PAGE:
Anyhow, I’ve already spoken my piece about that list. Tonight I will be discussing “1001 Albums You Must Hear Before You Die” which contains over 950 pages (including the index) of essays discussing albums from the 1950s-2000s. I remember buying this book for an extremely discounted price in a local outlet store brand new and sealed. I’ll tell you folks right now. This is a much different and much more subjective list of albums that I’ve researched up to this very day. It starts with Frank Sinatra’s 1955 “In The Wee Small Hours” and finishes with The White Stripes 2005 release “Get Behind Me Satan”. Fifty Years of Rock, Pop, Jazz, Rap, and Metal. Keep in mind when you read the book (and I highly recommend you do), that these essays have been written by Leading International Critics. Having said that, there is something for everyone to enjoy reading. If you’re a Fleetwood Mac “Rumours” fan, fear not. It is listed. At the time I bought the book, I was disappointed that none of the early Fleetwood Mac material pre-Lindsey Buckingham and Stevie Nicks was included. What about their 1975 self -titled LP? It’s mentioned in the “Rumours” essay but deserves a spot of its own, as many artists are repeated (i.e. Stevie Wonder, Ray Charles, Janis Joplin) here. As time has passed I’ve come to enjoy and treasure “Rumours” the more I hear it. It seems though certain albums are in this book because they “should” be included, more than by personal taste. Of Course, “Sgt. Pepper’s” gets the nod, but I’m so glad “Revolver” received its own essay. “Aqualung” by Jethro Tull is a common choice, but then again it’s the only one. I’ve snarfed up Jethro Tull albums recently -“This Was”, “Heavy Horses”, “Songs From The Wood”-, but they are curiously omitted, as are The Moody Blues albums (how can you miss “In Search of The Lost Chord” or “A Question of Balance”?). Then I was pleasantly surprised The Bee Gees “Odessa” and “Trafalgar” albums from 1969 and 1971 made the list. The Beach Boys score with “The Beach Boys Today” and “Pet Sounds”, but I would have included “Smiley Smile” and/or “Wild Honey”. The self-titled second album of Blood, Sweat & Tears gets a mention, but no “Child is Father To the Man” their debut with founding member Al Kooper? The choices in this book aren’t bad by any means. I think the Critics should have delved a little deeper. Maybe include “Between The Buttons” by The Stones? Their debut and “Exile on Main St.” get mentioned (as well they should), but I disagree with the critic who says the group hated the music on “Exile”. They think it’s been overrated, and it was a heady time in their career (to say the very least) when they recorded it, and it’s great from beginning to end, but to say the Stones “never rolled this well again” after this album? I think “Goats Head Soup” was very underrated.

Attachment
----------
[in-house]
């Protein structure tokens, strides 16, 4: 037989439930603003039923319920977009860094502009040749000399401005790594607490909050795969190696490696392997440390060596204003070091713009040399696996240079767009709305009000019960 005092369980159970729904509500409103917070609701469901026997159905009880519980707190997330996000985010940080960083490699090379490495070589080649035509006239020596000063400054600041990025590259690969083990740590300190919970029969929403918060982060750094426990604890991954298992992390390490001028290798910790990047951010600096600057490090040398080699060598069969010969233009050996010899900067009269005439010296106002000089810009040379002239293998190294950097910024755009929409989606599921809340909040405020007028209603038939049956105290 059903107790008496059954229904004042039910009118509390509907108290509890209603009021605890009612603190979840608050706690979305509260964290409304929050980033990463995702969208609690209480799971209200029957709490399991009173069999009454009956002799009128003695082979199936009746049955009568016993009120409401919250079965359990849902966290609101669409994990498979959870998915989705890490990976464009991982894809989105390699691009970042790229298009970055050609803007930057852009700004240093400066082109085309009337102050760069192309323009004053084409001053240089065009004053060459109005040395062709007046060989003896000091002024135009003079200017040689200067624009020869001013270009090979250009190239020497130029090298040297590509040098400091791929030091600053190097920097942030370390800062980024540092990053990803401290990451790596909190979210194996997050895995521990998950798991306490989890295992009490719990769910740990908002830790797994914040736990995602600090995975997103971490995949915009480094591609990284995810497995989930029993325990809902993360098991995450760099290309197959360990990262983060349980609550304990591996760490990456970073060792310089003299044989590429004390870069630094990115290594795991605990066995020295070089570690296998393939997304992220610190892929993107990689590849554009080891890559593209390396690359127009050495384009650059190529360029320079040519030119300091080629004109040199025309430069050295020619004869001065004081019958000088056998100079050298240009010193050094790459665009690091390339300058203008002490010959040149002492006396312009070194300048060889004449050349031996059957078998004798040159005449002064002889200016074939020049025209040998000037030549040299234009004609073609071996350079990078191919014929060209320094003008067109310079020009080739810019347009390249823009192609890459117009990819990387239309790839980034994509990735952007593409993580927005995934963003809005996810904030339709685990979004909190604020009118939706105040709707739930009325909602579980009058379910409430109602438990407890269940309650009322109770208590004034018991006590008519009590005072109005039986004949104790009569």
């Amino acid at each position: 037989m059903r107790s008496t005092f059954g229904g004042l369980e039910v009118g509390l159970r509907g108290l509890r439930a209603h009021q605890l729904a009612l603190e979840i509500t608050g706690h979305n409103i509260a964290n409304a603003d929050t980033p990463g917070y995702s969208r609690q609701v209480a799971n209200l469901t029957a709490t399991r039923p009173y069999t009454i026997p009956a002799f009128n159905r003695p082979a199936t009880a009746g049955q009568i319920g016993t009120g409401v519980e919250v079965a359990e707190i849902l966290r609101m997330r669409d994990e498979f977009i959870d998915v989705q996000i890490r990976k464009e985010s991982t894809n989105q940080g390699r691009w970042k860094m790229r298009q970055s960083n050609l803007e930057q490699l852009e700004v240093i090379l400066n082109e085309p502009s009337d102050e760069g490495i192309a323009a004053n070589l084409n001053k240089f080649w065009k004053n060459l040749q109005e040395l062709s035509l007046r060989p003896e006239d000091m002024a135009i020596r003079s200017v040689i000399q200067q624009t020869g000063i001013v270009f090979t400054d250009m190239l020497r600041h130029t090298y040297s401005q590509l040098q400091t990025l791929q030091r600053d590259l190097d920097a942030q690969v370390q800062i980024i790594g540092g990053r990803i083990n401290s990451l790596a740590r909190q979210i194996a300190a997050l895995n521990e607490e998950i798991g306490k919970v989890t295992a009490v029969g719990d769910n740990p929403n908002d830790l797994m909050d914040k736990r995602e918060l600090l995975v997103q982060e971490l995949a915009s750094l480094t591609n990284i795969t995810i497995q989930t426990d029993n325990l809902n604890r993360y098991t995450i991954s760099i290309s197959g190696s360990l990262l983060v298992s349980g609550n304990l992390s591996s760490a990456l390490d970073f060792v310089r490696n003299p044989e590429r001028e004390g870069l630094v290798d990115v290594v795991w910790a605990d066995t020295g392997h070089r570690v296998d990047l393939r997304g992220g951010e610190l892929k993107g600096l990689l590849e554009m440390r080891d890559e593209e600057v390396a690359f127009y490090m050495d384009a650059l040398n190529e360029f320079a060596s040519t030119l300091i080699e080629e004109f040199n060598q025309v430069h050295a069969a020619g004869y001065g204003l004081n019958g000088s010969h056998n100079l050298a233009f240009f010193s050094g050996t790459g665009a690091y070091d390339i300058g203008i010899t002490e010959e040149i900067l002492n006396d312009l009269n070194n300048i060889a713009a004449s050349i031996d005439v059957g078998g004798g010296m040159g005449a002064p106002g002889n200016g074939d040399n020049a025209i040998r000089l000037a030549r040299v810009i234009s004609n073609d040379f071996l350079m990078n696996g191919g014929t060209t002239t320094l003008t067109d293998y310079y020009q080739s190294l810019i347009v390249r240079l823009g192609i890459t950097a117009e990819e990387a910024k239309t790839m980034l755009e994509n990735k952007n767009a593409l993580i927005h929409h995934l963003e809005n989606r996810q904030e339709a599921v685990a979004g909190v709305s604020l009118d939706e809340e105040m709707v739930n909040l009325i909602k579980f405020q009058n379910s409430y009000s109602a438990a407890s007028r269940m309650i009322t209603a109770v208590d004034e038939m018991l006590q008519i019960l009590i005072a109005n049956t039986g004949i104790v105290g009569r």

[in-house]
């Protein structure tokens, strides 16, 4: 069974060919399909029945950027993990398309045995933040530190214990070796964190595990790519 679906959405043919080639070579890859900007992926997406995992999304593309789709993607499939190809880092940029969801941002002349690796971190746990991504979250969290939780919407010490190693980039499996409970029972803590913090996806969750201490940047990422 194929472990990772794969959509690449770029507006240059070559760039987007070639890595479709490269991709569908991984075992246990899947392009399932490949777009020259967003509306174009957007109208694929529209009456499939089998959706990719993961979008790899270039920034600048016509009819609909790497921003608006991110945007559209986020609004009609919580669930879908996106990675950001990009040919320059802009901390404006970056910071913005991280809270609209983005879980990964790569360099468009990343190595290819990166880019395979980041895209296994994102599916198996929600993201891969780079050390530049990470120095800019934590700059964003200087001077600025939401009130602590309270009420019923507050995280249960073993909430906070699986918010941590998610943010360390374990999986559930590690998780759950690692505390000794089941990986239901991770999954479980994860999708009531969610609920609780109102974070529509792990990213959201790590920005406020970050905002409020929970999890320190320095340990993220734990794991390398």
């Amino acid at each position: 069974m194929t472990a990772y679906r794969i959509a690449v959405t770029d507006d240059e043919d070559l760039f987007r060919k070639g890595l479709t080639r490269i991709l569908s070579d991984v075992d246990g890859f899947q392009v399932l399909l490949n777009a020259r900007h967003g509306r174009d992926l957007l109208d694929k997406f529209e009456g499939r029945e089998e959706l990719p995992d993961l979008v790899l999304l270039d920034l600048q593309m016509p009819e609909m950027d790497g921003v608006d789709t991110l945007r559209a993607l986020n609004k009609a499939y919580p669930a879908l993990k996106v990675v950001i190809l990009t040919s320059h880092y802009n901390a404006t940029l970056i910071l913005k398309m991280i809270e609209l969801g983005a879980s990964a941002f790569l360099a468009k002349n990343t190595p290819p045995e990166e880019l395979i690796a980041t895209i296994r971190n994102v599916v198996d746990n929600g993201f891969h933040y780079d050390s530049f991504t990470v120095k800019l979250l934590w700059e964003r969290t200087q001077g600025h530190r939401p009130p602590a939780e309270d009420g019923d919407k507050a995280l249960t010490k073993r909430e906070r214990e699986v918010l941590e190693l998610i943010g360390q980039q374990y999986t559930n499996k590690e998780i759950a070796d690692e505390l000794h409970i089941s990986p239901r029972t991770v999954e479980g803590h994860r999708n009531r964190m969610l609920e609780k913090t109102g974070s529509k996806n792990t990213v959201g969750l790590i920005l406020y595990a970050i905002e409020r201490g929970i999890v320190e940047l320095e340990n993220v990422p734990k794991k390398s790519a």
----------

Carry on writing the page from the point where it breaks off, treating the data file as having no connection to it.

Hopefully this post will influence my fellow music lovers to give this book a read and come up with their own opinions. Do you agree or disagree here? Let me know. I would love to hear from all of you.